show grounds with ski jumps

I always wanted to ride in it, but logistically, it was not one that we would have ever attended as we spent the summers in Oklahoma, Indiana, Tennessee, and Kentucky. I always imagined what it was like, and I was hoping I’d be able to find the show grounds. Surprisingly, the show grounds were on the main road as I drove in, right across from the Olympic Ski Jump! I stopped in the ski jump area because you could buy a ticket to go to the top, but as I thought, the inclement weather clouded the views (no pun intended). The show grounds, while they weren’t exactly how I pictured them were awesome none the less. I have determined that I am going to come back to the Adirondacks with a better plan in a few years: 1. Stay in or near Lake Placid at a place that provides canoes as this lake region logically caters to boaters, 2. Watch the horse show, 3. Buy an Adirondack Park map so I know the location and length of the trails, 4. Visit neighboring communities – Saranac Lake, White Face Mountain, Keene, and 5. Visit more of the Olympic Center.

At the Olympic Center, I saw the rink where “The Miracle on Ice” occurred, with the USA winning the hockey game. I get chills when I watch movies or documentaries on that. I love the Olympics and admire all the Olympians who train so hard to have a chance once every four years…such dedicated athletes. Obviously a lot of it has changed with professionals being able to participate in most events, but it is still an accomplishment.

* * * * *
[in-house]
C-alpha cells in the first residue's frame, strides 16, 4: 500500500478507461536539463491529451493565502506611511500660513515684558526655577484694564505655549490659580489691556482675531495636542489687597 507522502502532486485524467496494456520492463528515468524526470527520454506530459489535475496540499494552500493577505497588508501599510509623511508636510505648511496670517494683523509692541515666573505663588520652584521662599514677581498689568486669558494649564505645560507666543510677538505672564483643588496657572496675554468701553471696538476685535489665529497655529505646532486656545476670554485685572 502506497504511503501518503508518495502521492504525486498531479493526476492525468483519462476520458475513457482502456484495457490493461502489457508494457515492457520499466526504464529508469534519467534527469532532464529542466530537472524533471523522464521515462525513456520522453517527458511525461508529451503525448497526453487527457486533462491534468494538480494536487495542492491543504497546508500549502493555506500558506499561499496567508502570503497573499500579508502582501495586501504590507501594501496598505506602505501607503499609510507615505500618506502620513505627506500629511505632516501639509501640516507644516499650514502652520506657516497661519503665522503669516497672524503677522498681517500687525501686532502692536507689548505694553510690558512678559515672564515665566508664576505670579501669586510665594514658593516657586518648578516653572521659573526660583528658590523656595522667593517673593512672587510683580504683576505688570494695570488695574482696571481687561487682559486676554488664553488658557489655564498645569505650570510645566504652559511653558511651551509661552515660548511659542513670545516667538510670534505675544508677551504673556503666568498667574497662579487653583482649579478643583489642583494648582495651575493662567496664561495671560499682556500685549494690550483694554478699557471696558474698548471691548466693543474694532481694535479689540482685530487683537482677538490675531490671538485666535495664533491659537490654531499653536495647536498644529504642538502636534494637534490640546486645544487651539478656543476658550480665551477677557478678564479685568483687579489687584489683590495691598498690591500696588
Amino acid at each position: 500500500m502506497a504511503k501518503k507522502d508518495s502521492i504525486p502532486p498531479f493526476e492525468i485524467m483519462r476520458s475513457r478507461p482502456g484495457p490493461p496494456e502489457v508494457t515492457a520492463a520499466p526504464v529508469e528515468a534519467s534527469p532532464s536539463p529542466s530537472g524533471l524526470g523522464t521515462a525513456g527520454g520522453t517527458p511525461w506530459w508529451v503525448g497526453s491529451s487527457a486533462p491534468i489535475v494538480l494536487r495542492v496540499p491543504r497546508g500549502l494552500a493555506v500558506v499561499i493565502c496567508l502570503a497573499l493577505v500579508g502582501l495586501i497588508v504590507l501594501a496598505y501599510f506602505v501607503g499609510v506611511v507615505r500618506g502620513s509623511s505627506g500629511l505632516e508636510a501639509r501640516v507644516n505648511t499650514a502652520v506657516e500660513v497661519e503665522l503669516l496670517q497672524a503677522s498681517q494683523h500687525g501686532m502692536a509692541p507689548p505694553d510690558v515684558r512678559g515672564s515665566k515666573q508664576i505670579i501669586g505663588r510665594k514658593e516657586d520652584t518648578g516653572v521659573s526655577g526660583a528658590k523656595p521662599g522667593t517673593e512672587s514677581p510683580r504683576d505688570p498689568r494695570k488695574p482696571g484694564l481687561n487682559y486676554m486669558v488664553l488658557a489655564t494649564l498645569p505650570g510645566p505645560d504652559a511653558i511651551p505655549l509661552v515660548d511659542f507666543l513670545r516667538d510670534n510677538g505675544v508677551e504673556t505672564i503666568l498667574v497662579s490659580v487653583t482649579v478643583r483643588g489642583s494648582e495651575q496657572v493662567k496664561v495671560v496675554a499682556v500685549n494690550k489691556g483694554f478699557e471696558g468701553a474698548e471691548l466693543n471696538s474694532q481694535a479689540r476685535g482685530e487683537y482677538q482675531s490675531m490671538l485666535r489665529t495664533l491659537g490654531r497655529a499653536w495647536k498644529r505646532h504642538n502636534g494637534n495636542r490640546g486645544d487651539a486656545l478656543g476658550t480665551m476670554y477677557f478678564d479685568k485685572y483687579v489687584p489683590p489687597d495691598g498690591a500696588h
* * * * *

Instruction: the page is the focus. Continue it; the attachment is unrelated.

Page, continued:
I tried stopping at High Falls Gorge just outside Lake Placid before searching for a campground, but they closed at 4:30…I was a few minutes too late. I have to say, it’s a little bit of a pet peeve to me when the most scenic areas get so commercialized with a grand entrance and a fee to walk along a river and see a waterfall, and it’s off limits two hours before sunset! I think that may be why I enjoyed Missouri so much. The springs were so beautiful and you could hike to any of them until dark.

As luck would have it, my campsite was around the bend from High Falls Gorge and by walking down the side of the mountain, Scout, Petey, and I saw some magnificent falls. We also got drenched, but we had hardly been out of VANilla all day! The view of the falls was from a slick rock ledge that made me sick to my stomach and slightly dizzy every time I looked down. Despite having skydived and bungy jumped, I’m not that fond of ledges…I’m afraid I’ll accidentally fall. Holding on to two dogs that are not exactly sure footed didn’t help matters. Regardless, the power of the water was tremendous and the trees growing on the rock ledges were amazing to me. Waterfalls = mesmerizing! The rest of the night we spent drying out. ETB

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Beth Bankhead

Former public finance professional turned travel photographer and blogger.

3 thoughts on “Day 17 – Adirondack Adventure Part 2

  1. Hi, Beth !
    LOVE reading about your day’s adventures. Hope you’ve dried out, and are sitting or sleeping comfortably. Praying for sunshine to brighten and light your way through the magnificent Fall foliage.
    It’s warm here in Az. Your Mom and I are laughing a lot. She and Charlie are picking up dinner right now…..
    Where will you be tomorrow ??? Can’t wait to hear. I have a friend in Vermont, and will give your mom her #. She is great.
    Thinking good thoughts and weather for you. Hugs.